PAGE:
Wardle’s comments refer to many of the proposed changes to the Sydney CBD in the last month or so, including plans to introduce policies closer to a Police State – rolling out mandatory ID scanning and sniffer dogs on city streets. That’s on top of bar operators in Kings Cross accusing the government of bad policies over a liquor licensing crackdown that will cost them over $1 million a month in lost revenue.

Wardle’s comments reflect that while Healy and the Lord Mayor’s decision to open up discussion to the public is a step in the right direction, there are some inherent issues that need to be addressed.

“Removing duplication in amenity complaints process, including local artists and venues with local collaborations with international acts in special events and festivals as well as requiring sound insulation for residential development in night economy zones,” writes Wardle, “must be policy priorities for all local governments if local culture is to be supported alongside the imported competition for the entertainment dollar.”

Liquor licensing and music venues became a political hot topic again this year following the death of teenager Thomas Kelly in a senseless attack in Sydney’s King Cross in July, and since then issue of alcohol-related violence has become a political platform for pokie-lined pub venues and politicians alike.

Meanwhile, the NSW Premier is also keen to reintroduce either a 1am or 2am lock out in the CBD, supported by the Foundation For Alcohol Research, despite the attack on Thomas Kelly occurring early in the evening and unrelated to any licensed venues in the area.

The new government issued policies are in stark contrast to the will of City of Sydney’s new Cultural Policy submissions, both chief executive Rachel Healy and Lord Mayor Clover Moore are attempting to make changes against potential implementations that have the effect of harming live music and culture – the very things that the new Sydney Cultural Policy is looking to enhance.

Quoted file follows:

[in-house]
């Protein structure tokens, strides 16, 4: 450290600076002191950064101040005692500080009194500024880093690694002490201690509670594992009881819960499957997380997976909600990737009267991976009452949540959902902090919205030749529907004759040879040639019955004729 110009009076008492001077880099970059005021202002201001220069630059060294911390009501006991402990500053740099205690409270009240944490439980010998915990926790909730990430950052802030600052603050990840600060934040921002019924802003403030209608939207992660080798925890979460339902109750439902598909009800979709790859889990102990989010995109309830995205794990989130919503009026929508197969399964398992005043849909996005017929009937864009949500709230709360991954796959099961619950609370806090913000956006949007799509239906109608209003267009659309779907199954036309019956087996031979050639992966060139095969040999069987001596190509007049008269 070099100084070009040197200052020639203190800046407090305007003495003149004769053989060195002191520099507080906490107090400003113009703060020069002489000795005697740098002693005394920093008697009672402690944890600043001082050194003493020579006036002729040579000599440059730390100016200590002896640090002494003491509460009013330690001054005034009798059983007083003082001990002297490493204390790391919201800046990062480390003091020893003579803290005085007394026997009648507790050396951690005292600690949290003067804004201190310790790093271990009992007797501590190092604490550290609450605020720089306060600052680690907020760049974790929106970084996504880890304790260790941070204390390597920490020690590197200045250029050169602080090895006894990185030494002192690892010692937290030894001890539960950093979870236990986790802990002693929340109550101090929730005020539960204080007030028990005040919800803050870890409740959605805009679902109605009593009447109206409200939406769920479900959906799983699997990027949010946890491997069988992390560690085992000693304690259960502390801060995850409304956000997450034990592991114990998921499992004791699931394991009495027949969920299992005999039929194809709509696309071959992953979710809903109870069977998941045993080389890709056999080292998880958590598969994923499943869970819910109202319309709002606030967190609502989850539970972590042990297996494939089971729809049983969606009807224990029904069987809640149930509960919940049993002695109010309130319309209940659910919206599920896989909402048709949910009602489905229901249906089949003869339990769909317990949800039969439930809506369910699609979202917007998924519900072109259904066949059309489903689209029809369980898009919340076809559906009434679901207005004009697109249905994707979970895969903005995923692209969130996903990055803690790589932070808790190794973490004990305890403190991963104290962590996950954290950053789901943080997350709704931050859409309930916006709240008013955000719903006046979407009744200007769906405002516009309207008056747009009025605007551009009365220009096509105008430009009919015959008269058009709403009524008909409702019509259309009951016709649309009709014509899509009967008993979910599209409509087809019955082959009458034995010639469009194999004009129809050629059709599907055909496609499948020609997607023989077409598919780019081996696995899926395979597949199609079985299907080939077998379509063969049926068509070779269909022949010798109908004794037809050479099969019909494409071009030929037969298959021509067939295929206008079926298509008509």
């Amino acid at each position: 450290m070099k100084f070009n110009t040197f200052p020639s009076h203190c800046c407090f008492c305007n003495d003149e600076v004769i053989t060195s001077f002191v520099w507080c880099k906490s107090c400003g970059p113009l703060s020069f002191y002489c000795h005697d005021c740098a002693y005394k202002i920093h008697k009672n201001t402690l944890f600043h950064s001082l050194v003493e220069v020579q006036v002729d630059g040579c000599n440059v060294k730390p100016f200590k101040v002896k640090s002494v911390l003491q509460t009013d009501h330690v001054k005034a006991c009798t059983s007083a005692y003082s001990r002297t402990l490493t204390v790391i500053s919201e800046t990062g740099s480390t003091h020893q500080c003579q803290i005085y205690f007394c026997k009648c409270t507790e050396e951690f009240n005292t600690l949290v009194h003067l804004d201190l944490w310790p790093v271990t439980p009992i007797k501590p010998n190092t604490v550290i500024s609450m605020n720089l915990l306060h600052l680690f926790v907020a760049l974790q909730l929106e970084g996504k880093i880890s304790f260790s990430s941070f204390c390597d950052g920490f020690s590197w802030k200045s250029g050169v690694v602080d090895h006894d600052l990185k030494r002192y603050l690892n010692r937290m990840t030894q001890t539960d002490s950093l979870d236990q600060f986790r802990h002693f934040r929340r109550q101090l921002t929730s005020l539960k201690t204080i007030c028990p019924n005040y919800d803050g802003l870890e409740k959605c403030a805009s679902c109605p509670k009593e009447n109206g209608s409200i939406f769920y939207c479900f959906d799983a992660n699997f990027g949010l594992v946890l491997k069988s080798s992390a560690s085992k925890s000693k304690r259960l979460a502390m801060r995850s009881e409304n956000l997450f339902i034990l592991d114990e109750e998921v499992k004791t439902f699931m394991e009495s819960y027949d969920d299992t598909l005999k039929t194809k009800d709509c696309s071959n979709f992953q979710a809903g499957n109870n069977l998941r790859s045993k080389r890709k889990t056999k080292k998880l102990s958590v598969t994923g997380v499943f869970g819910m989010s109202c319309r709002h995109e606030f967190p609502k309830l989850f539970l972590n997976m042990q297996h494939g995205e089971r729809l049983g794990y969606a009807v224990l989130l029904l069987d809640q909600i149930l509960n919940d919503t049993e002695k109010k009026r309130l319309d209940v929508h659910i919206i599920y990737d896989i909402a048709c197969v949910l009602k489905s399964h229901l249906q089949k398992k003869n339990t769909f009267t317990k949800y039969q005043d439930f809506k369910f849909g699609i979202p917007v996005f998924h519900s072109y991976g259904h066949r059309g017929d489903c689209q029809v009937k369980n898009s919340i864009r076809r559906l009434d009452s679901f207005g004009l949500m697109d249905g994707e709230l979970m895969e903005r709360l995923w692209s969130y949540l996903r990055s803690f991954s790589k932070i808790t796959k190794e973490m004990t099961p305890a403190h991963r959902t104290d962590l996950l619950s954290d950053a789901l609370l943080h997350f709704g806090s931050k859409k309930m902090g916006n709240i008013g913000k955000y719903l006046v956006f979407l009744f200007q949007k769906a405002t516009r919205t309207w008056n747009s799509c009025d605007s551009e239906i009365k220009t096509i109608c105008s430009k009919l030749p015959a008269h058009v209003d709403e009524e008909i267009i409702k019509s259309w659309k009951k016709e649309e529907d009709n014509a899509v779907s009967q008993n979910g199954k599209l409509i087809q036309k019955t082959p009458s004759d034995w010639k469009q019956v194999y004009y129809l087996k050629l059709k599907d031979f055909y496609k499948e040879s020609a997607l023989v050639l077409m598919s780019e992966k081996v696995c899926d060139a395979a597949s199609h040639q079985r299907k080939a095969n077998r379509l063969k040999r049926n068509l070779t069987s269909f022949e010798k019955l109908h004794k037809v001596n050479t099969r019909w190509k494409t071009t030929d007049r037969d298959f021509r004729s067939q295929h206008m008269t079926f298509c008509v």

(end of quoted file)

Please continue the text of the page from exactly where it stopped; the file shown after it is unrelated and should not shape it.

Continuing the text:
The news also comes at a fragile time for Sydney’s music community, with the increased regulations and falling patron numbers creating a perfect storm that could drastically change the future outlook for the remaining music venues.

 The best solution? Make your voice heard, says Healy, because the City of Sydney is listening.
“The danger of embarking on a cultural policy is it is only the traditional stakeholders who respond to it, who see themselves as included in it,” says Healy. “Especially among young people, there’s a high level of participation in creativity in our community but not all of it through the formal establishment prisms of culture”
Adding that, “as a country we suffer because we don’t have base line info” and statistics about our culture and live music. “But policy work gives you the opportunity to understand what are the barriers … to developing more creative, vibrant communities.”
For further information, and to have your say on Sydney’s new Cultural Policy, head to ‘Sydney Your Say’ at: